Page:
Super bug danger growing, drugs needed - FOX 26 News | MyFoxHouston

Super bug danger growing, drugs needed

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Exactly a year ago, UTHealth infectious disease expert Dr. Louis Ostrosky grabbed and held FOX 26's attention.

"I am very scared because we have this new wave of bugs coming and we have very few antibiotics out there," Ostrosky said.

There is a critical absence of new, potent antibiotics capable of turning back resistant and deadly bacterial infections known as "super bugs."

Each year, thousands more humans here and across the globe succumb to killers like C-DIFF, MRSA and most recently, a new, seemingly unstoppable germ called KPC.  Dr. Cesar Arias, a super bug specialist at the UTHealth Medical School, said the threat is growing with precious little in the antibiotic pipeline with which to counter.

"We are facing cases and we don't have active therapies," Arias said.
Arias said the problem is profit or rather, the lack of it.  Drug makers will not bring resources to bear on medicines that will not offer an extended and substantial boost to their bottom line.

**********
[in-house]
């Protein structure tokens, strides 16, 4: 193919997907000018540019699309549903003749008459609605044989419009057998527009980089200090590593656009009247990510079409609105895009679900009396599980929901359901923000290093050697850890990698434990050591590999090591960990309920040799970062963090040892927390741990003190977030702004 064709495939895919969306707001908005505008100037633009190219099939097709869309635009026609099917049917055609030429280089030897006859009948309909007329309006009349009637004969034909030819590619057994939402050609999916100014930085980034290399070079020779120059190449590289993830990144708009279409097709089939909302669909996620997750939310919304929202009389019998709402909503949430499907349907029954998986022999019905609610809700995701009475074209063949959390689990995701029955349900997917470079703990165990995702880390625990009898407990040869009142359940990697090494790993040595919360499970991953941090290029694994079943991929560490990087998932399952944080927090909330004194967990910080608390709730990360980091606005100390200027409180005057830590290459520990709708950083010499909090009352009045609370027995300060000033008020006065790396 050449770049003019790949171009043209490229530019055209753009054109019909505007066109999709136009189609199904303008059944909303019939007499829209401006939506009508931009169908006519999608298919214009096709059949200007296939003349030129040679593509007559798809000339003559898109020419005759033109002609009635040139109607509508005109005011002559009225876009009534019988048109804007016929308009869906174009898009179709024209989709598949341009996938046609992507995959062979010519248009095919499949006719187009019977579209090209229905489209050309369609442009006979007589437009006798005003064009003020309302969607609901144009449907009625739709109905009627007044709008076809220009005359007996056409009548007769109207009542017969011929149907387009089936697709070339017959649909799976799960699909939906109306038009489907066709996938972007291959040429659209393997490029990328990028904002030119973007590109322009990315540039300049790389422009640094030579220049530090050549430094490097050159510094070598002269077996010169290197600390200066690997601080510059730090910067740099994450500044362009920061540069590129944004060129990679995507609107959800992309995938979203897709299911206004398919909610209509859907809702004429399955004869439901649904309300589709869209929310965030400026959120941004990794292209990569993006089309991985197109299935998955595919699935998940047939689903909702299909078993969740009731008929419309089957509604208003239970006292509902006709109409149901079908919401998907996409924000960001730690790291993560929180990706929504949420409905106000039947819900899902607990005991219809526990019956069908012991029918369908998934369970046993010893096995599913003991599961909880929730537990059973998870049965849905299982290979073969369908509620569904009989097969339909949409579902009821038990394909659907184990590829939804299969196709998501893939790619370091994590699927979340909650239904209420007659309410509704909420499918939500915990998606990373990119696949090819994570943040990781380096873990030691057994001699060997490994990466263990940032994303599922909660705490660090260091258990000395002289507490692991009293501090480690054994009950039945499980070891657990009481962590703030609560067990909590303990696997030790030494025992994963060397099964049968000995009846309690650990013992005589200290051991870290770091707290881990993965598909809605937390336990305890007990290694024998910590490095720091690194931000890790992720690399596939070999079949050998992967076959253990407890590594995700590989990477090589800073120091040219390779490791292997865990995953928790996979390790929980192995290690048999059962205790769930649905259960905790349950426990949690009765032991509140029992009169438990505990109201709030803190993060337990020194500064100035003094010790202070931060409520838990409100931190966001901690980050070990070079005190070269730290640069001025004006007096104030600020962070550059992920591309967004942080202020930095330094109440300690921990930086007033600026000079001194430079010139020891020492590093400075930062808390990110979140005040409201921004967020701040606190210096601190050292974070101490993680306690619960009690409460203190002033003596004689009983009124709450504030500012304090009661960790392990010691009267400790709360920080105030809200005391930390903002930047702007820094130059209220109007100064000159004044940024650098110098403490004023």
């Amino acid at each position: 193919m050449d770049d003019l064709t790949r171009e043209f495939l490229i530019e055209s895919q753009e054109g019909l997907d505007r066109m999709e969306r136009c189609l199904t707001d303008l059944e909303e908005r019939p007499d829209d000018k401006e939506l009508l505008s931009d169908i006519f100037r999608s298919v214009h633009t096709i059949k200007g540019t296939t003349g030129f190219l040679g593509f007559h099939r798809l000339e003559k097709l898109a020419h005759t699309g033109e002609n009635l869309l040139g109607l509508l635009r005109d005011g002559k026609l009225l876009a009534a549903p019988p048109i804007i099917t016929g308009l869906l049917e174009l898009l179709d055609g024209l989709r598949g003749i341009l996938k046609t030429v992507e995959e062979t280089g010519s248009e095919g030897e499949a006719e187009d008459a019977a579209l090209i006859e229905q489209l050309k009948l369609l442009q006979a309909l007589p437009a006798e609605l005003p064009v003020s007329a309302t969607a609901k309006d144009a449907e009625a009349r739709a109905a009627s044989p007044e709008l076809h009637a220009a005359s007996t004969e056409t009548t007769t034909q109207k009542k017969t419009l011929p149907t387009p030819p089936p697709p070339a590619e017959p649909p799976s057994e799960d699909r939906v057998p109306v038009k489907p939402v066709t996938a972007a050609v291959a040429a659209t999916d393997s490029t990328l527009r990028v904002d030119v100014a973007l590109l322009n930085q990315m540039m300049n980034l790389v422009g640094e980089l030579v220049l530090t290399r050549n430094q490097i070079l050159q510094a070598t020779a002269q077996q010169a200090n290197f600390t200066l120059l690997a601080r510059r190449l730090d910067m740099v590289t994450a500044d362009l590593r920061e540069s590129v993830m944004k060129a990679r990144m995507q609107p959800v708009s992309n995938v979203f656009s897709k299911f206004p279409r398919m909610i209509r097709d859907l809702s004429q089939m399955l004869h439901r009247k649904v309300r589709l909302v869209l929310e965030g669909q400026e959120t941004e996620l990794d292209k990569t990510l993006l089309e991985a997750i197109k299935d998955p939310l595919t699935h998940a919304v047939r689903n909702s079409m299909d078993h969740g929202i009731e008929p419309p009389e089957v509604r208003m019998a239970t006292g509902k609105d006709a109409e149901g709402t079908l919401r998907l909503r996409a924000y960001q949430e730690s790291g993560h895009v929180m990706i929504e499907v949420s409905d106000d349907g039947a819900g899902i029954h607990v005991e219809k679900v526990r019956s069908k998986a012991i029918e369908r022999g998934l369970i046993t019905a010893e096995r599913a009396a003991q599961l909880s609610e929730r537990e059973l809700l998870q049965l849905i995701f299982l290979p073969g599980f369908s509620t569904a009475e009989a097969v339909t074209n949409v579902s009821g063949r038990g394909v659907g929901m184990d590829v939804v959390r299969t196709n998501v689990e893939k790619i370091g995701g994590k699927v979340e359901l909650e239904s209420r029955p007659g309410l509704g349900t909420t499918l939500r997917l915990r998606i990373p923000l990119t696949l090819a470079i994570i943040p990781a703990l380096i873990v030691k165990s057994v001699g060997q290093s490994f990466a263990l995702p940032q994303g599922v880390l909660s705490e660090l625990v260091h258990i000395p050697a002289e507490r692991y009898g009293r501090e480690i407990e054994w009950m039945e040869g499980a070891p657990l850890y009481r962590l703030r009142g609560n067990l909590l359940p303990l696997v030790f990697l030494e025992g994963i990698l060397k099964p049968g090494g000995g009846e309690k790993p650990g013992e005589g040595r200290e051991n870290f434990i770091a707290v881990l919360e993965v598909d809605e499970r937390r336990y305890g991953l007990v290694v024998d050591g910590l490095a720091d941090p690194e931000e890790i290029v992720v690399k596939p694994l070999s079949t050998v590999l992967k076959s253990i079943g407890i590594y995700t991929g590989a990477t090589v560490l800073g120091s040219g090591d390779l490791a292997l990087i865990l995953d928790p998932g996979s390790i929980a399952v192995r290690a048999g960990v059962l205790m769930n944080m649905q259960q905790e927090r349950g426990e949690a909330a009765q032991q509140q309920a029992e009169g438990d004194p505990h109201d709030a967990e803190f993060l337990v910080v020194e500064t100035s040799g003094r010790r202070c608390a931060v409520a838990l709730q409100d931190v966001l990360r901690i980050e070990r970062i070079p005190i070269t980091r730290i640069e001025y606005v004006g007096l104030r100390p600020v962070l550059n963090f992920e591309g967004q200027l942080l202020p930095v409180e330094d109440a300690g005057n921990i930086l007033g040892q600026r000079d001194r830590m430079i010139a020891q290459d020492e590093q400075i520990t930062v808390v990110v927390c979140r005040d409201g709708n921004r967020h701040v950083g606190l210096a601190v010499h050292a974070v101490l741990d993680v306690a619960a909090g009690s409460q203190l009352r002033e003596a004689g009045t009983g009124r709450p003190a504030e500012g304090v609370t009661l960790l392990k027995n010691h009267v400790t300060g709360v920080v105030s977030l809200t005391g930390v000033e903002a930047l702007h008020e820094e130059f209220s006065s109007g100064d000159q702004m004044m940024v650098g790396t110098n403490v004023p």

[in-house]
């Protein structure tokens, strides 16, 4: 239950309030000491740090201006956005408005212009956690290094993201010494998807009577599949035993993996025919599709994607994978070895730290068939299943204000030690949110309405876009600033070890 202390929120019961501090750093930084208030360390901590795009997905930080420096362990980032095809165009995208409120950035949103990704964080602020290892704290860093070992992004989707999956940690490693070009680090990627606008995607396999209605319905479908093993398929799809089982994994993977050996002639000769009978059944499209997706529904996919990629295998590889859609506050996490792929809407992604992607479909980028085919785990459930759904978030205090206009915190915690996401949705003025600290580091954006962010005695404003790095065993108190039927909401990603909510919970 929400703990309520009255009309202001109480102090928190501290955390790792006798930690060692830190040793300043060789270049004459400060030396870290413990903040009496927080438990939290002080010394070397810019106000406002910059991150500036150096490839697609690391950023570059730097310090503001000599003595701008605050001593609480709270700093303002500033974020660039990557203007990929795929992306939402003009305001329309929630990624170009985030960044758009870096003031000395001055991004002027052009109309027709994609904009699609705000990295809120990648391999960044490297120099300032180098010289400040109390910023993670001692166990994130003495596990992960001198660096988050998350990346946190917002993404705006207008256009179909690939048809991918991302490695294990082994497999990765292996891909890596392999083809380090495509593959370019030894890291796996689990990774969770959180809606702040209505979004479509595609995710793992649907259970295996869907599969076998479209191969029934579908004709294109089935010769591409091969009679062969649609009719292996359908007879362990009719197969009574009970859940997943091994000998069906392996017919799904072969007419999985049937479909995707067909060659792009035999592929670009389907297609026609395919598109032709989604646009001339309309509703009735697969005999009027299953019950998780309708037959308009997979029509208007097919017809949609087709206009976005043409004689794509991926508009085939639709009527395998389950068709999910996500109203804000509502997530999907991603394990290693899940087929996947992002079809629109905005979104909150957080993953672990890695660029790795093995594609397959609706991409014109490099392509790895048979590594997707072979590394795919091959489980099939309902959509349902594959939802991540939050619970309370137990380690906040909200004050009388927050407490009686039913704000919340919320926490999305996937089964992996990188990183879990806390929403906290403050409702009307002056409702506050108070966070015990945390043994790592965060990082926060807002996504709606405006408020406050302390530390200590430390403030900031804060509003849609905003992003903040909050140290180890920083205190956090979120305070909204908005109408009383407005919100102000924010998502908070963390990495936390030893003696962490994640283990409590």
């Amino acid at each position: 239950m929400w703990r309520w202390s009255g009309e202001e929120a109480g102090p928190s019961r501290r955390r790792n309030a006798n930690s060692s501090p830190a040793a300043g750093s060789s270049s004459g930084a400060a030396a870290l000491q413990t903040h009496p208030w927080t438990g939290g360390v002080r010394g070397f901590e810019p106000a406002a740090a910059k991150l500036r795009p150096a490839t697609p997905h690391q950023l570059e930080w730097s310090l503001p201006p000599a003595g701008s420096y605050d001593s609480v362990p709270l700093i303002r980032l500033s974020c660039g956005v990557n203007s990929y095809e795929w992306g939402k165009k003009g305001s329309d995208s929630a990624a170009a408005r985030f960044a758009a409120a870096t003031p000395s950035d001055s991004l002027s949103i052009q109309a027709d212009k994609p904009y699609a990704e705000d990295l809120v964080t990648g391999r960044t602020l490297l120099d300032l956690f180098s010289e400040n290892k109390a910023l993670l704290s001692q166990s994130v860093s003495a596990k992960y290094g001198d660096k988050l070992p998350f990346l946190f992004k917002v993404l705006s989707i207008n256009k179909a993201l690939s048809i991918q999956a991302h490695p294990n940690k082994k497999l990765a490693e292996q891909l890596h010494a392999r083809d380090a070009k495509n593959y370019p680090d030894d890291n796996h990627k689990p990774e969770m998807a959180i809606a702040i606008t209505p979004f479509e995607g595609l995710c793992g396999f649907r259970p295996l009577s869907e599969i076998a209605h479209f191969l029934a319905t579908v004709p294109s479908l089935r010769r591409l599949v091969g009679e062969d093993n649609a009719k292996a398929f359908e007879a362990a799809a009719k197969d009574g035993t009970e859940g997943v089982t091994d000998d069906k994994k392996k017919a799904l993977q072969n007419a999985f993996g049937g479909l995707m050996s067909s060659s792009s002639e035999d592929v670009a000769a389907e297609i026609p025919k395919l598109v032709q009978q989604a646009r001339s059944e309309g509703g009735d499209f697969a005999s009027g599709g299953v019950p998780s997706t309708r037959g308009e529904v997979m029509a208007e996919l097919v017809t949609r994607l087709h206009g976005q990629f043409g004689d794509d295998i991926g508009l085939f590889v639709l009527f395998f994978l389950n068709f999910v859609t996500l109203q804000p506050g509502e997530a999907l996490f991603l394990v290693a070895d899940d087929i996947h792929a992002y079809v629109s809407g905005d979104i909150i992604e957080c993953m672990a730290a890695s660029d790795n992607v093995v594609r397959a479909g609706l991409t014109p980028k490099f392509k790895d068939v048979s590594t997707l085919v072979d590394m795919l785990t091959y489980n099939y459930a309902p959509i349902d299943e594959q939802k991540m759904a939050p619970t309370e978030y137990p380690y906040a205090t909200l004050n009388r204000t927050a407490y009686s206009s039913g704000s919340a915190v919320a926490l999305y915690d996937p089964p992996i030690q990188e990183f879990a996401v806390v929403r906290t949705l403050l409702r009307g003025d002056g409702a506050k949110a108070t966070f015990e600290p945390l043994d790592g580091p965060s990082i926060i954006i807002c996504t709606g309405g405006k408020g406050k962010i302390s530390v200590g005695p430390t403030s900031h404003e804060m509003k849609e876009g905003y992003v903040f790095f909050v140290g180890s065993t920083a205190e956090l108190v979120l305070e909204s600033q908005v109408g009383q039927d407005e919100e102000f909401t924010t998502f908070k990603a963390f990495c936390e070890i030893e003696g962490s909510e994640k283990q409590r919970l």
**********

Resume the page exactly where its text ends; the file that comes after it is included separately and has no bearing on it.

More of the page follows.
"Producing an antibiotic means for a pharmaceutical company means investing a lot of money for a drug that you only use for a short period of time and we infectious disease people try to restrict it so if you are looking at it from the pharmaceutical point of view, it's not a good investment," he said.

Meanwhile, super bugs are steadily growing more resistant and more menacing.  Despite remediation efforts, Arias believes more than 10 percent of hospital patients will contract a potentially deadly antibiotic resistant infection.

"You go to the hospital and see what we're dealing with, you will be scared," he said.

The doctor's prescription calls for rapid and intense government involvement.

"If you don't have antibiotics, you will have no way to control infection and people will die.  Simple as that."

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